As with most mainstream technologies, pop culture in the West no doubt views the toilet as a useful invention. Effective in its disposal of human waste, the greatest stink created by this set-diameter bowl is the occasional need for a good scrub or available plumber.
But if we look a little deeper, the toilet proves a prime example for dispelling the dangerous mainstream assumption: that technology is inherently beneficial or, at worst, value-neutral.
As with all technologies, the toilet embodies and carries the biases of the contexts in which it was created. Such bias can extend to matters of history, geography, environment, health, gender, religion and culture.
The toilet’s creators, for example, considered the sitting position culturally superior and more dignified than the ‘primitive’ squatting position. The components of your toilet probably were built by exploited workforces in unhealthy conditions, in multiple workplaces many thousands of miles away. The energy used in your toilet’s production, distribution, and installation resulted in significant greenhouse gas emissions into the earth’s atmosphere.
In its ‘seated’ as opposed to ‘squat’ form, we increase our risk of constipation, bowel disease, and colon cancer and alienate women from a natural posture relevant to birthing. With each flush, prodigious amounts of useful phosphorous in our urine is wasted away. Forests have been cleared for the paper we use when going to the loo. And most toilets can be seen as reinforcing the ideologically-laden notion of ‘white’ as purity.
Yet, despite these subtle, inbuilt biases, the Enlightenment-driven belief in the ideological neutrality of science and its subsequent physical-form manifestations would appear to grow, daily, compounded by our increasing distance from the creation of the technologies we use. Through corporate and government spin, this physical distance is then married with ‘objective’ distance; we are tricked into thinking that technologies can only have negative impacts if they are misused or misappropriated — always by others.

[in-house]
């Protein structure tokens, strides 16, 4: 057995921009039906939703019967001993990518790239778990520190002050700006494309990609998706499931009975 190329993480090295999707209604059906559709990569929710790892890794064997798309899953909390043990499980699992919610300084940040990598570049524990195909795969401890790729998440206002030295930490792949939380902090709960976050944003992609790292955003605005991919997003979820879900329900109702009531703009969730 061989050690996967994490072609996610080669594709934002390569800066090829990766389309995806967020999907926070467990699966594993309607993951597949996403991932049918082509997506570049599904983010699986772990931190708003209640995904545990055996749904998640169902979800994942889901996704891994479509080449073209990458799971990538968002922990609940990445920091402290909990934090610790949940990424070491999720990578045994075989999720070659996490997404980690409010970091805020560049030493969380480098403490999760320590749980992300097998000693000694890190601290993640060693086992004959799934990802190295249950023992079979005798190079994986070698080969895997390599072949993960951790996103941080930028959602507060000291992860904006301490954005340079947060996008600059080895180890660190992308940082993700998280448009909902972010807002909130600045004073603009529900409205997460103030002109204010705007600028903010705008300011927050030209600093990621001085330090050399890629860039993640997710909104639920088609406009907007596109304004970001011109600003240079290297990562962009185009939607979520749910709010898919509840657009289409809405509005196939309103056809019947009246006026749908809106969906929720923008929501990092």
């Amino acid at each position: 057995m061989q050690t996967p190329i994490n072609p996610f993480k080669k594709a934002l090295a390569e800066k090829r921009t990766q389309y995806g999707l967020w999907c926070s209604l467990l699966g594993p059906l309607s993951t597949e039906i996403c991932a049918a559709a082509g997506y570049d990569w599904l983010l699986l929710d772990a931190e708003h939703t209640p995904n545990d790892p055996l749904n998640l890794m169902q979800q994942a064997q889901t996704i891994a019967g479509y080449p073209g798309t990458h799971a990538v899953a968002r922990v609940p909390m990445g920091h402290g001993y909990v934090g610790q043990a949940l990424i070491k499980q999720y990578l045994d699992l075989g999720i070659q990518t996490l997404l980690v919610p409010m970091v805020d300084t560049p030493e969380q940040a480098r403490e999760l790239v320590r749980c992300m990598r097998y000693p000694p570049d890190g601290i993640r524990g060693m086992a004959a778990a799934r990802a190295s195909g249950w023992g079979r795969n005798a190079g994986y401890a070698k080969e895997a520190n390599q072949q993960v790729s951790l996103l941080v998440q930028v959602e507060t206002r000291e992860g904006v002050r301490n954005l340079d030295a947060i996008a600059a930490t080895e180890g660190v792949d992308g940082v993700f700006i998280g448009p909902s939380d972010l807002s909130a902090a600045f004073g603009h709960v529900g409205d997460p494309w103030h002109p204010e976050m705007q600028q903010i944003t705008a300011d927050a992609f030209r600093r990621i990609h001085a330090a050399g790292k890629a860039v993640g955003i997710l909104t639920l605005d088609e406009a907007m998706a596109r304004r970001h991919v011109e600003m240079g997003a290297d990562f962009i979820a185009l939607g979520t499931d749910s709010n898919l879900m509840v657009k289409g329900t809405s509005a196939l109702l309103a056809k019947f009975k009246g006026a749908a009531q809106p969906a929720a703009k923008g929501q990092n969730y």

Questioning carbon emissions tied to usage remains the only semblance of a value-based critique. This void feeds ubiquitous user-passivity, undermining attempts to redress broader power inequities because few of us recognise and accept that we can be both fighting for change, yet simultaneously preserving gross inequities through our submission to technocracy.
A more critical approach to technologies means the opportunity to explore and rectify societal bias in its many forms. It is time we take a good, hard look at technologies like our toilet and ask, “What really lies beneath?”
Donnie Maclurcan is an Honorary Research Fellow with the Institute for Nanoscale Technology at the University of Technology, Sydney. He is a passionate advocate for paths to global prosperity that do not rely on economic growth.
Andre Radan holds a Bachelor’s Degree from the University of Sydney, where he majored in History. Of particular interest to Andre throughout his life has been the relationship between humankind and our environment. To understand how this relationship impacts and controls the way society has developed and is developing is the driving force through almost all his research.
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